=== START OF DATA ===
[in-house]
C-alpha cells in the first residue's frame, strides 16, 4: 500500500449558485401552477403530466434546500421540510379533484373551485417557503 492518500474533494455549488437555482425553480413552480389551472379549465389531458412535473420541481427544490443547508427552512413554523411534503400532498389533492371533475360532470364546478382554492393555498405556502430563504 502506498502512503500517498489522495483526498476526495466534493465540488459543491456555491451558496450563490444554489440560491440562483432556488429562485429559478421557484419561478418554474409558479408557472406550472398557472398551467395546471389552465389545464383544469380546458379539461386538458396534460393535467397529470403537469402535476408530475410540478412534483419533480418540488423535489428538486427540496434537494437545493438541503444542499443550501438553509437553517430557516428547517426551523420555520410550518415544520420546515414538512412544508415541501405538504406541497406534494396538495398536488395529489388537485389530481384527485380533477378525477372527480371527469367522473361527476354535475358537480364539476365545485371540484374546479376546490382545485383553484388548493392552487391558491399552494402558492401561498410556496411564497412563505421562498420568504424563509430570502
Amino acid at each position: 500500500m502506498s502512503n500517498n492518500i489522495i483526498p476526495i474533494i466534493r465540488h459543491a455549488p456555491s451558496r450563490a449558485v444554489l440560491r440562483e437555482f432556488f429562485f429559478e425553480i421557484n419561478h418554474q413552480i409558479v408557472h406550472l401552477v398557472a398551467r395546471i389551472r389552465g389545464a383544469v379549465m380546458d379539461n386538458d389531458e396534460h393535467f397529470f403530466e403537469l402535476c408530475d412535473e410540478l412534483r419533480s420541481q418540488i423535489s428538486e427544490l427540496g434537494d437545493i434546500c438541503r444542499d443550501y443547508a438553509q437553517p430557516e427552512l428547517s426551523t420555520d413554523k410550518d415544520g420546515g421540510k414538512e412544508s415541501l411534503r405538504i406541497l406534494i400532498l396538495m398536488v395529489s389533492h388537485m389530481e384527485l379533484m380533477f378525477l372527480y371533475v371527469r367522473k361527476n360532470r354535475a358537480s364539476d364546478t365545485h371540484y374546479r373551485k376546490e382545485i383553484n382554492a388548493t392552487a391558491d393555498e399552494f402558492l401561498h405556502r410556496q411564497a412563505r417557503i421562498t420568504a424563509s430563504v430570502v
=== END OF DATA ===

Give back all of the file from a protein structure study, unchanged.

[in-house]
C-alpha cells in the first residue's frame, strides 16, 4: 500500500449558485401552477403530466434546500421540510379533484373551485417557503 492518500474533494455549488437555482425553480413552480389551472379549465389531458412535473420541481427544490443547508427552512413554523411534503400532498389533492371533475360532470364546478382554492393555498405556502430563504 502506498502512503500517498489522495483526498476526495466534493465540488459543491456555491451558496450563490444554489440560491440562483432556488429562485429559478421557484419561478418554474409558479408557472406550472398557472398551467395546471389552465389545464383544469380546458379539461386538458396534460393535467397529470403537469402535476408530475410540478412534483419533480418540488423535489428538486427540496434537494437545493438541503444542499443550501438553509437553517430557516428547517426551523420555520410550518415544520420546515414538512412544508415541501405538504406541497406534494396538495398536488395529489388537485389530481384527485380533477378525477372527480371527469367522473361527476354535475358537480364539476365545485371540484374546479376546490382545485383553484388548493392552487391558491399552494402558492401561498410556496411564497412563505421562498420568504424563509430570502
Amino acid at each position: 500500500m502506498s502512503n500517498n492518500i489522495i483526498p476526495i474533494i466534493r465540488h459543491a455549488p456555491s451558496r450563490a449558485v444554489l440560491r440562483e437555482f432556488f429562485f429559478e425553480i421557484n419561478h418554474q413552480i409558479v408557472h406550472l401552477v398557472a398551467r395546471i389551472r389552465g389545464a383544469v379549465m380546458d379539461n386538458d389531458e396534460h393535467f397529470f403530466e403537469l402535476c408530475d412535473e410540478l412534483r419533480s420541481q418540488i423535489s428538486e427544490l427540496g434537494d437545493i434546500c438541503r444542499d443550501y443547508a438553509q437553517p430557516e427552512l428547517s426551523t420555520d413554523k410550518d415544520g420546515g421540510k414538512e412544508s415541501l411534503r405538504i406541497l406534494i400532498l396538495m398536488v395529489s389533492h388537485m389530481e384527485l379533484m380533477f378525477l372527480y371533475v371527469r367522473k361527476n360532470r354535475a358537480s364539476d364546478t365545485h371540484y374546479r373551485k376546490e382545485i383553484n382554492a388548493t392552487a391558491d393555498e399552494f402558492l401561498h405556502r410556496q411564497a412563505r417557503i421562498t420568504a424563509s430563504v430570502v